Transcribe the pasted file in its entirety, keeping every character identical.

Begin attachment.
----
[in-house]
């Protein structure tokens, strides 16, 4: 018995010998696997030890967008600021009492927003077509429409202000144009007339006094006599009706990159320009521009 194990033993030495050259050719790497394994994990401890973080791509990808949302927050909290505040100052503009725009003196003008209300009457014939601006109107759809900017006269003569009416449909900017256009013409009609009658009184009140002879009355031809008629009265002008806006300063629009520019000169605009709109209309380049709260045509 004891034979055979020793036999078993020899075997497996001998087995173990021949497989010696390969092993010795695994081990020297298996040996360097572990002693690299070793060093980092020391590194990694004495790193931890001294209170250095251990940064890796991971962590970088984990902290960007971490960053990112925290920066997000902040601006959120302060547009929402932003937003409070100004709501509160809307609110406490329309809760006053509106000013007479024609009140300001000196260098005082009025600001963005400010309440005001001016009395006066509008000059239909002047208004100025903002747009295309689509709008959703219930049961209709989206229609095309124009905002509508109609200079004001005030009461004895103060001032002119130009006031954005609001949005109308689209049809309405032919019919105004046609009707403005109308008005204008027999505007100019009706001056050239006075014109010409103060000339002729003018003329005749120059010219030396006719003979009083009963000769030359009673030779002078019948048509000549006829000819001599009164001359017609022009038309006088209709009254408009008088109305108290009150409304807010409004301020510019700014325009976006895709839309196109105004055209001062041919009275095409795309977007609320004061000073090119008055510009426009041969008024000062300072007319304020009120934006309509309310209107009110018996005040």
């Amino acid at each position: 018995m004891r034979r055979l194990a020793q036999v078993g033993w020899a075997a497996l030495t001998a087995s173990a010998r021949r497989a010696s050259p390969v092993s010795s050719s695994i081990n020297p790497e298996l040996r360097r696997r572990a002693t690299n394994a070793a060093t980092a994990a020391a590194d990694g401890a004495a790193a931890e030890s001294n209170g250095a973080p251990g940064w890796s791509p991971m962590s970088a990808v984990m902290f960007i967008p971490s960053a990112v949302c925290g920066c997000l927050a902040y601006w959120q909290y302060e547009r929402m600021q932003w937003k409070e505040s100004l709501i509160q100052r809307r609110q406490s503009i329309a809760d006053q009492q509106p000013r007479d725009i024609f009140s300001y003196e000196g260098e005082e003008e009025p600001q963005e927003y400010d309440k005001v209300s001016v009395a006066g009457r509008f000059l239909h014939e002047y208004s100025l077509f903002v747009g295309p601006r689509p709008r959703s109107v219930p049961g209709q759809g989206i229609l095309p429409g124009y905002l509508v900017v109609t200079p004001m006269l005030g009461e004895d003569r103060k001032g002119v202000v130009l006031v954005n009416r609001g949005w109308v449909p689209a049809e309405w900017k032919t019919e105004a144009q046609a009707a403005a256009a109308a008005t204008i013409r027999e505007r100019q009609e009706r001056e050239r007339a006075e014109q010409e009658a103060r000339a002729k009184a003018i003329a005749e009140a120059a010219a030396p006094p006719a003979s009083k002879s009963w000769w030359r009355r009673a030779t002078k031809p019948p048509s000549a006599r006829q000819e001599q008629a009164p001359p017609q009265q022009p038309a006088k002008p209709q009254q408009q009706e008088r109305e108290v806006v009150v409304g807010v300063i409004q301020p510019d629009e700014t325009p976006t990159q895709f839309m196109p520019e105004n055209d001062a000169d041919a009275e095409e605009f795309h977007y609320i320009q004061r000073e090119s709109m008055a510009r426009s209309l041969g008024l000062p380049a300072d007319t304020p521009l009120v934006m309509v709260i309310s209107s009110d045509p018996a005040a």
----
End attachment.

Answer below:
[in-house]
């Protein structure tokens, strides 16, 4: 018995010998696997030890967008600021009492927003077509429409202000144009007339006094006599009706990159320009521009 194990033993030495050259050719790497394994994990401890973080791509990808949302927050909290505040100052503009725009003196003008209300009457014939601006109107759809900017006269003569009416449909900017256009013409009609009658009184009140002879009355031809008629009265002008806006300063629009520019000169605009709109209309380049709260045509 004891034979055979020793036999078993020899075997497996001998087995173990021949497989010696390969092993010795695994081990020297298996040996360097572990002693690299070793060093980092020391590194990694004495790193931890001294209170250095251990940064890796991971962590970088984990902290960007971490960053990112925290920066997000902040601006959120302060547009929402932003937003409070100004709501509160809307609110406490329309809760006053509106000013007479024609009140300001000196260098005082009025600001963005400010309440005001001016009395006066509008000059239909002047208004100025903002747009295309689509709008959703219930049961209709989206229609095309124009905002509508109609200079004001005030009461004895103060001032002119130009006031954005609001949005109308689209049809309405032919019919105004046609009707403005109308008005204008027999505007100019009706001056050239006075014109010409103060000339002729003018003329005749120059010219030396006719003979009083009963000769030359009673030779002078019948048509000549006829000819001599009164001359017609022009038309006088209709009254408009008088109305108290009150409304807010409004301020510019700014325009976006895709839309196109105004055209001062041919009275095409795309977007609320004061000073090119008055510009426009041969008024000062300072007319304020009120934006309509309310209107009110018996005040």
């Amino acid at each position: 018995m004891r034979r055979l194990a020793q036999v078993g033993w020899a075997a497996l030495t001998a087995s173990a010998r021949r497989a010696s050259p390969v092993s010795s050719s695994i081990n020297p790497e298996l040996r360097r696997r572990a002693t690299n394994a070793a060093t980092a994990a020391a590194d990694g401890a004495a790193a931890e030890s001294n209170g250095a973080p251990g940064w890796s791509p991971m962590s970088a990808v984990m902290f960007i967008p971490s960053a990112v949302c925290g920066c997000l927050a902040y601006w959120q909290y302060e547009r929402m600021q932003w937003k409070e505040s100004l709501i509160q100052r809307r609110q406490s503009i329309a809760d006053q009492q509106p000013r007479d725009i024609f009140s300001y003196e000196g260098e005082e003008e009025p600001q963005e927003y400010d309440k005001v209300s001016v009395a006066g009457r509008f000059l239909h014939e002047y208004s100025l077509f903002v747009g295309p601006r689509p709008r959703s109107v219930p049961g209709q759809g989206i229609l095309p429409g124009y905002l509508v900017v109609t200079p004001m006269l005030g009461e004895d003569r103060k001032g002119v202000v130009l006031v954005n009416r609001g949005w109308v449909p689209a049809e309405w900017k032919t019919e105004a144009q046609a009707a403005a256009a109308a008005t204008i013409r027999e505007r100019q009609e009706r001056e050239r007339a006075e014109q010409e009658a103060r000339a002729k009184a003018i003329a005749e009140a120059a010219a030396p006094p006719a003979s009083k002879s009963w000769w030359r009355r009673a030779t002078k031809p019948p048509s000549a006599r006829q000819e001599q008629a009164p001359p017609q009265q022009p038309a006088k002008p209709q009254q408009q009706e008088r109305e108290v806006v009150v409304g807010v300063i409004q301020p510019d629009e700014t325009p976006t990159q895709f839309m196109p520019e105004n055209d001062a000169d041919a009275e095409e605009f795309h977007y609320i320009q004061r000073e090119s709109m008055a510009r426009s209309l041969g008024l000062p380049a300072d007319t304020p521009l009120v934006m309509v709260i309310s209107s009110d045509p018996a005040a």